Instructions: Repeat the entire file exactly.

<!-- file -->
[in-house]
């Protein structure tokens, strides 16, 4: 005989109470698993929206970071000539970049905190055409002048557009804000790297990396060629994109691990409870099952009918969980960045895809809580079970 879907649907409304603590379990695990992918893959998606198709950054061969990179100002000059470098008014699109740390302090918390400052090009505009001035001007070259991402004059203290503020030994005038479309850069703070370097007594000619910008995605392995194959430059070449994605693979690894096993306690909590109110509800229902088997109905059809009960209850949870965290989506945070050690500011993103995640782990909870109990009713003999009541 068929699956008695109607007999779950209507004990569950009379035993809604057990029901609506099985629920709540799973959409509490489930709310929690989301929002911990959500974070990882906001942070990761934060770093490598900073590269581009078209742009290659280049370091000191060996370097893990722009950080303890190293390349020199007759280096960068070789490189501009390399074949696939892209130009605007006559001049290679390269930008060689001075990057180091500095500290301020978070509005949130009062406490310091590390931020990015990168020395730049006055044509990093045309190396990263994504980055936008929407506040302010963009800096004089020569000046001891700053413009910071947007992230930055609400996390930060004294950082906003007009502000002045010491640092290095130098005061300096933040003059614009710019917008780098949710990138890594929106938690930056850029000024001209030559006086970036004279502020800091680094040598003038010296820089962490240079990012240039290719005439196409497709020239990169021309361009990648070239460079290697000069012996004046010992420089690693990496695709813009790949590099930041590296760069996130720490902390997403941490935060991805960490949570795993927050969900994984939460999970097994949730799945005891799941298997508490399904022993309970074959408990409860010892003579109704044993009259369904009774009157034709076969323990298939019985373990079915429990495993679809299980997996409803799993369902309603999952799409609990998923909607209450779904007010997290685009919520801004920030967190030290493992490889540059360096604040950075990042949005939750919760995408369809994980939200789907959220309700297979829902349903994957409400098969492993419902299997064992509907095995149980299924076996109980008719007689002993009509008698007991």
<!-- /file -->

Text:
[in-house]
């Protein structure tokens, strides 16, 4: 005989109470698993929206970071000539970049905190055409002048557009804000790297990396060629994109691990409870099952009918969980960045895809809580079970 879907649907409304603590379990695990992918893959998606198709950054061969990179100002000059470098008014699109740390302090918390400052090009505009001035001007070259991402004059203290503020030994005038479309850069703070370097007594000619910008995605392995194959430059070449994605693979690894096993306690909590109110509800229902088997109905059809009960209850949870965290989506945070050690500011993103995640782990909870109990009713003999009541 068929699956008695109607007999779950209507004990569950009379035993809604057990029901609506099985629920709540799973959409509490489930709310929690989301929002911990959500974070990882906001942070990761934060770093490598900073590269581009078209742009290659280049370091000191060996370097893990722009950080303890190293390349020199007759280096960068070789490189501009390399074949696939892209130009605007006559001049290679390269930008060689001075990057180091500095500290301020978070509005949130009062406490310091590390931020990015990168020395730049006055044509990093045309190396990263994504980055936008929407506040302010963009800096004089020569000046001891700053413009910071947007992230930055609400996390930060004294950082906003007009502000002045010491640092290095130098005061300096933040003059614009710019917008780098949710990138890594929106938690930056850029000024001209030559006086970036004279502020800091680094040598003038010296820089962490240079990012240039290719005439196409497709020239990169021309361009990648070239460079290697000069012996004046010992420089690693990496695709813009790949590099930041590296760069996130720490902390997403941490935060991805960490949570795993927050969900994984939460999970097994949730799945005891799941298997508490399904022993309970074959408990409860010892003579109704044993009259369904009774009157034709076969323990298939019985373990079915429990495993679809299980997996409803799993369902309603999952799409609990998923909607209450779904007010997290685009919520801004920030967190030290493992490889540059360096604040950075990042949005939750919760995408369809994980939200789907959220309700297979829902349903994957409400098969492993419902299997064992509907095995149980299924076996109980008719007689002993009509008698007991």